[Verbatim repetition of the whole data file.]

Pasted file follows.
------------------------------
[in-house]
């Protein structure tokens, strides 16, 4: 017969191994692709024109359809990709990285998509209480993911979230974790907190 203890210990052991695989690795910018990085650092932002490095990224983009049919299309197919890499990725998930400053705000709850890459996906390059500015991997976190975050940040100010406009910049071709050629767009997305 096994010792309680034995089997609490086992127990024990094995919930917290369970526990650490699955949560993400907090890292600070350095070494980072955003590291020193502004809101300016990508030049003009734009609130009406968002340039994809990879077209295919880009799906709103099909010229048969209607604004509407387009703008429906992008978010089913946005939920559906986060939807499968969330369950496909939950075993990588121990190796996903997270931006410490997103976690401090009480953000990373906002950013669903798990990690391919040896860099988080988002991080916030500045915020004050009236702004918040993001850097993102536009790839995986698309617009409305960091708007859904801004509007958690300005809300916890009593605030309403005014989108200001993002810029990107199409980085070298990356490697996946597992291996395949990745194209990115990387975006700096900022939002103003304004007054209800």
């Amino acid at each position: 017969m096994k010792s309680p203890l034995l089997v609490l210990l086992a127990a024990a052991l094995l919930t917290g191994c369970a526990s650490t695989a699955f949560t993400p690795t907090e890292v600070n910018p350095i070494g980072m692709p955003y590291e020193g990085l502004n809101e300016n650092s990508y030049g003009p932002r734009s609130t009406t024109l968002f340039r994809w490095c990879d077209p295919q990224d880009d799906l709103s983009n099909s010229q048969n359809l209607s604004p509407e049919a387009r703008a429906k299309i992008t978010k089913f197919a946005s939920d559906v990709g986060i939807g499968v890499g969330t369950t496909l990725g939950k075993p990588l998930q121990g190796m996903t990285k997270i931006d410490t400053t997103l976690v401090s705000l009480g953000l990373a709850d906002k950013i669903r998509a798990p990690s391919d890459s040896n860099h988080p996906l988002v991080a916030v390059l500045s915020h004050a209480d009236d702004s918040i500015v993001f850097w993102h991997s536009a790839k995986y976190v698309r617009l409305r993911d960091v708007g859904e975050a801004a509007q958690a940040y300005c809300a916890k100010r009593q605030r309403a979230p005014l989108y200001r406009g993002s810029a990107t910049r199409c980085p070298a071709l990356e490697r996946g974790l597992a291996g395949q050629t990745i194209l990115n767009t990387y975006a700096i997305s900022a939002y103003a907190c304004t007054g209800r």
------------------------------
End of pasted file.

[in-house]
């Protein structure tokens, strides 16, 4: 017969191994692709024109359809990709990285998509209480993911979230974790907190 203890210990052991695989690795910018990085650092932002490095990224983009049919299309197919890499990725998930400053705000709850890459996906390059500015991997976190975050940040100010406009910049071709050629767009997305 096994010792309680034995089997609490086992127990024990094995919930917290369970526990650490699955949560993400907090890292600070350095070494980072955003590291020193502004809101300016990508030049003009734009609130009406968002340039994809990879077209295919880009799906709103099909010229048969209607604004509407387009703008429906992008978010089913946005939920559906986060939807499968969330369950496909939950075993990588121990190796996903997270931006410490997103976690401090009480953000990373906002950013669903798990990690391919040896860099988080988002991080916030500045915020004050009236702004918040993001850097993102536009790839995986698309617009409305960091708007859904801004509007958690300005809300916890009593605030309403005014989108200001993002810029990107199409980085070298990356490697996946597992291996395949990745194209990115990387975006700096900022939002103003304004007054209800």
């Amino acid at each position: 017969m096994k010792s309680p203890l034995l089997v609490l210990l086992a127990a024990a052991l094995l919930t917290g191994c369970a526990s650490t695989a699955f949560t993400p690795t907090e890292v600070n910018p350095i070494g980072m692709p955003y590291e020193g990085l502004n809101e300016n650092s990508y030049g003009p932002r734009s609130t009406t024109l968002f340039r994809w490095c990879d077209p295919q990224d880009d799906l709103s983009n099909s010229q048969n359809l209607s604004p509407e049919a387009r703008a429906k299309i992008t978010k089913f197919a946005s939920d559906v990709g986060i939807g499968v890499g969330t369950t496909l990725g939950k075993p990588l998930q121990g190796m996903t990285k997270i931006d410490t400053t997103l976690v401090s705000l009480g953000l990373a709850d906002k950013i669903r998509a798990p990690s391919d890459s040896n860099h988080p996906l988002v991080a916030v390059l500045s915020h004050a209480d009236d702004s918040i500015v993001f850097w993102h991997s536009a790839k995986y976190v698309r617009l409305r993911d960091v708007g859904e975050a801004a509007q958690a940040y300005c809300a916890k100010r009593q605030r309403a979230p005014l989108y200001r406009g993002s810029a990107t910049r199409c980085p070298a071709l990356e490697r996946g974790l597992a291996g395949q050629t990745i194209l990115n767009t990387y975006a700096i997305s900022a939002y103003a907190c304004t007054g209800r």